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Exciting but not real thing

Cymbeline, King of Britain, is married to his tyrant of a nurse.

Cymbeline, King of Britain, is married to his tyrant of a nurse. His two sons were kidnapped 20 years before, and his daughter Imogen has married her childhood sweetheart against his will.

And to add to that, Cymbeline and Imogen now have to deal with a few hours of fighting, laughing, wanderings around dark woods, war, the usual case of mistaken identity, and, of course, a happy ending.

Kneehigh Theatre's production of Cymbeline, playing at Northern Stage until Saturday, reflects the schizophrenic nature of the Shakespearean original but that's where the similarities end.

This is definitely modern Shakespeare, and Kneehigh succeed in making the play accessible. Gone are the complicated language, strange metaphors and constant location changes that confuse people.

What's left is a large metal two-storey cage in the middle of the stage, and a group of great actors who work hard at making sure that you're always engaged with what is happening.

But it isn't enough.

The four-piece-band who narrate using music instead of speech take a bit of getting used to. There are some haunting melodies, but I find it hard to reconcile the band's rock-boy image with all my preconceptions about Shakespeare. And while some of the music works, some of it, like the techno, really doesn't.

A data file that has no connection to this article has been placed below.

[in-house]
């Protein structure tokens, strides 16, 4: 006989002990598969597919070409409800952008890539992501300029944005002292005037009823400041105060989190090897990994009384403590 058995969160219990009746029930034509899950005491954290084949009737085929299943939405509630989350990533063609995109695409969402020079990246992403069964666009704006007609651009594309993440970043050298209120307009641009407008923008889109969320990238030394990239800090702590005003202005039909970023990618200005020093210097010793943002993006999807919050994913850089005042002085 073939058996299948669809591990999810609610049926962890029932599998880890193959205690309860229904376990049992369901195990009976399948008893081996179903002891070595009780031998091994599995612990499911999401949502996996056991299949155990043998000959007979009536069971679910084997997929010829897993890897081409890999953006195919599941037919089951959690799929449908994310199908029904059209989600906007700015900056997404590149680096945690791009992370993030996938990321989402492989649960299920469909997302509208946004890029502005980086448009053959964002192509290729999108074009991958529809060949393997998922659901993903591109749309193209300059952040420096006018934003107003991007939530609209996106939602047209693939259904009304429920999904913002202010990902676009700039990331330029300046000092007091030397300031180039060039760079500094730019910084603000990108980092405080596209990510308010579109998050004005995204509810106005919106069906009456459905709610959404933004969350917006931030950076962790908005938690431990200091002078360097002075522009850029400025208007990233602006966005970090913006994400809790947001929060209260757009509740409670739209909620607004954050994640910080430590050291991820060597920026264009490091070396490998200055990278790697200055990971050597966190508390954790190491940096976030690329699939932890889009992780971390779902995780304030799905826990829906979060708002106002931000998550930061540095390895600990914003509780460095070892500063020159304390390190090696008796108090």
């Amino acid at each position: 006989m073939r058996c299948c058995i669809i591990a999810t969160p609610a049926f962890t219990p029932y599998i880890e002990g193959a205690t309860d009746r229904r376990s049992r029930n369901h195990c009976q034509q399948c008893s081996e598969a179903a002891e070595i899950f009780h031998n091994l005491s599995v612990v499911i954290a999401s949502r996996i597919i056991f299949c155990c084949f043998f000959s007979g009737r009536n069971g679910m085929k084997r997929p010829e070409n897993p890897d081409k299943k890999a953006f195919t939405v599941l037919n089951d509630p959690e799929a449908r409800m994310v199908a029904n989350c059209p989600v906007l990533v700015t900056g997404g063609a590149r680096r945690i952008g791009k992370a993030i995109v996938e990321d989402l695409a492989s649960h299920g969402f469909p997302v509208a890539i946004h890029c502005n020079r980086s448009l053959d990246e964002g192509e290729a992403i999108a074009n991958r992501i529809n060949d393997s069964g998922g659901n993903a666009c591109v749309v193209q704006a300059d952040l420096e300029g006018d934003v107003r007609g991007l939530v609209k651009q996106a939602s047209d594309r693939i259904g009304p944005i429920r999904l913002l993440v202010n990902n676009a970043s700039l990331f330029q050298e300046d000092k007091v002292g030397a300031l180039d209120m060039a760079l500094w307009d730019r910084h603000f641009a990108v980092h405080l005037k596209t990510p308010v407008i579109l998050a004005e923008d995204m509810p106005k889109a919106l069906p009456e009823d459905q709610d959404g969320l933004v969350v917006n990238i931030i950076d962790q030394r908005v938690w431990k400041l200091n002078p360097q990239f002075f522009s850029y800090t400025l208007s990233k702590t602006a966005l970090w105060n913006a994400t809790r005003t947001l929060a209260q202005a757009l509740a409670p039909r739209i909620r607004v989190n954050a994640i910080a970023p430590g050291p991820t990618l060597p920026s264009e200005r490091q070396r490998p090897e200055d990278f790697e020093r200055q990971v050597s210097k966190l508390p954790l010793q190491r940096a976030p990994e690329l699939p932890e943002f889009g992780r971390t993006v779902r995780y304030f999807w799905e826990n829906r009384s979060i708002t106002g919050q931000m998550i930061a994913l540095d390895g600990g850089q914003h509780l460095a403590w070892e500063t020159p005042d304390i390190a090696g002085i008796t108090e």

The techno beats, though, are the least strange elements of the production. There's a character called Joan, a washer-woman type who appears at odd moments, a remote-controlled toy car that has no real significance and on one occasion some poor, hapless audience member gets pulled on to the stage. Is this Shakespeare, or am I suddenly in December, and is this a pantomime?

Throughout the play I get the nagging feeling that what I'm watching is not really Shakespeare. I try to remind myself that it's all about personal interpretation but it doesn't help.

Kneehigh's Cymbeline is innovative, exciting and fun but all I really want to do is go home and read the play, with all the complicated language, strange metaphors and constant location changes that confuse people, intact.

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